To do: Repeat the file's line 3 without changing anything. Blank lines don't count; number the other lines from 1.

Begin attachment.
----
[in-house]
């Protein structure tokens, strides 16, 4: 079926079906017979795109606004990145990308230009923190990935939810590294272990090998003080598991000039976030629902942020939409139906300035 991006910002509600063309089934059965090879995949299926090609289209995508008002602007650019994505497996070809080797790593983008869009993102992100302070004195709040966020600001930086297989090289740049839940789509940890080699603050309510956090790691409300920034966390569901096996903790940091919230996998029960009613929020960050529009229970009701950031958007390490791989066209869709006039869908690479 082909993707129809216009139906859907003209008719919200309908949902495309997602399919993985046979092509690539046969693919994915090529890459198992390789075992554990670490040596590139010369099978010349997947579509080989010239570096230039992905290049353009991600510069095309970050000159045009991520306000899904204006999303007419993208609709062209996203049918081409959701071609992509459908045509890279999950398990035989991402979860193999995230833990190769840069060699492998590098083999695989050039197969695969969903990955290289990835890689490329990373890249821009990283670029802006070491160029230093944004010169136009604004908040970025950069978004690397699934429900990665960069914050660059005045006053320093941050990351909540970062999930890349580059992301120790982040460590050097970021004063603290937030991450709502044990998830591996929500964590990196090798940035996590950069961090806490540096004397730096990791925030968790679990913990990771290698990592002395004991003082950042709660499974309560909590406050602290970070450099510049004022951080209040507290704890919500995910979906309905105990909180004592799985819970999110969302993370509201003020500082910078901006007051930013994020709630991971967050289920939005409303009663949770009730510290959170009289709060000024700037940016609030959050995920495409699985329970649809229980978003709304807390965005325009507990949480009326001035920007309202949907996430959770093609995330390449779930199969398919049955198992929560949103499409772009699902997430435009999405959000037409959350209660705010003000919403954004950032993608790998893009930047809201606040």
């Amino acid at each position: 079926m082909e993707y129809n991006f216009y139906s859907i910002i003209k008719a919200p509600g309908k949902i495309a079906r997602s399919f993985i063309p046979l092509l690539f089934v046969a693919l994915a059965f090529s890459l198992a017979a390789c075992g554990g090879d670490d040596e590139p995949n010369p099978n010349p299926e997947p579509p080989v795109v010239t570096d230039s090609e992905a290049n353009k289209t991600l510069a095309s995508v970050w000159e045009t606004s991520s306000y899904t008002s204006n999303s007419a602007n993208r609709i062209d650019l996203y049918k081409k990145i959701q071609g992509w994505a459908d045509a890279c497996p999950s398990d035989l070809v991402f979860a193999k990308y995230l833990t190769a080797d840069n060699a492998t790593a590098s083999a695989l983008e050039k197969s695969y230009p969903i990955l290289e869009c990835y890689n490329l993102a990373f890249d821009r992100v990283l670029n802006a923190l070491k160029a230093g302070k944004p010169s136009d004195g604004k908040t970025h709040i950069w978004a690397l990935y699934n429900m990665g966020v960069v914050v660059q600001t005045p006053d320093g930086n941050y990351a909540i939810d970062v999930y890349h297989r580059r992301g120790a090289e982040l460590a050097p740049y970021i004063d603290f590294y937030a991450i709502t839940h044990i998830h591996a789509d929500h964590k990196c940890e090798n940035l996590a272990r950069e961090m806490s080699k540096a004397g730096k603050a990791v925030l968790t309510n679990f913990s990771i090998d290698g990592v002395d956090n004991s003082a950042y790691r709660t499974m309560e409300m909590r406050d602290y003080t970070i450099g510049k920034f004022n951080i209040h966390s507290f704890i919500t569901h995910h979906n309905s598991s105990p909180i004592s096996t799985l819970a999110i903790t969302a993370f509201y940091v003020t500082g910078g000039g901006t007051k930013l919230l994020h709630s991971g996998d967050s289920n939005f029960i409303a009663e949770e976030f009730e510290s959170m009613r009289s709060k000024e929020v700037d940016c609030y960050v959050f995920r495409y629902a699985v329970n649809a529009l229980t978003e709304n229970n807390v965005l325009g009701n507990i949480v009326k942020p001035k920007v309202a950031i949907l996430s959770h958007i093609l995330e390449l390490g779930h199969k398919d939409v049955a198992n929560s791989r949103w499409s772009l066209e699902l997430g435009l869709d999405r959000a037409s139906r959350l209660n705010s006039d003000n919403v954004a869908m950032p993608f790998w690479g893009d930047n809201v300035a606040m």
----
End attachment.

């Amino acid at each position: 079926m082909e993707y129809n991006f216009y139906s859907i910002i003209k008719a919200p509600g309908k949902i495309a079906r997602s399919f993985i063309p046979l092509l690539f089934v046969a693919l994915a059965f090529s890459l198992a017979a390789c075992g554990g090879d670490d040596e590139p995949n010369p099978n010349p299926e997947p579509p080989v795109v010239t570096d230039s090609e992905a290049n353009k289209t991600l510069a095309s995508v970050w000159e045009t606004s991520s306000y899904t008002s204006n999303s007419a602007n993208r609709i062209d650019l996203y049918k081409k990145i959701q071609g992509w994505a459908d045509a890279c497996p999950s398990d035989l070809v991402f979860a193999k990308y995230l833990t190769a080797d840069n060699a492998t790593a590098s083999a695989l983008e050039k197969s695969y230009p969903i990955l290289e869009c990835y890689n490329l993102a990373f890249d821009r992100v990283l670029n802006a923190l070491k160029a230093g302070k944004p010169s136009d004195g604004k908040t970025h709040i950069w978004a690397l990935y699934n429900m990665g966020v960069v914050v660059q600001t005045p006053d320093g930086n941050y990351a909540i939810d970062v999930y890349h297989r580059r992301g120790a090289e982040l460590a050097p740049y970021i004063d603290f590294y937030a991450i709502t839940h044990i998830h591996a789509d929500h964590k990196c940890e090798n940035l996590a272990r950069e961090m806490s080699k540096a004397g730096k603050a990791v925030l968790t309510n679990f913990s990771i090998d290698g990592v002395d956090n004991s003082a950042y790691r709660t499974m309560e409300m909590r406050d602290y003080t970070i450099g510049k920034f004022n951080i209040h966390s507290f704890i919500t569901h995910h979906n309905s598991s105990p909180i004592s096996t799985l819970a999110i903790t969302a993370f509201y940091v003020t500082g910078g000039g901006t007051k930013l919230l994020h709630s991971g996998d967050s289920n939005f029960i409303a009663e949770e976030f009730e510290s959170m009613r009289s709060k000024e929020v700037d940016c609030y960050v959050f995920r495409y629902a699985v329970n649809a529009l229980t978003e709304n229970n807390v965005l325009g009701n507990i949480v009326k942020p001035k920007v309202a950031i949907l996430s959770h958007i093609l995330e390449l390490g779930h199969k398919d939409v049955a198992n929560s791989r949103w499409s772009l066209e699902l997430g435009l869709d999405r959000a037409s139906r959350l209660n705010s006039d003000n919403v954004a869908m950032p993608f790998w690479g893009d930047n809201v300035a606040m």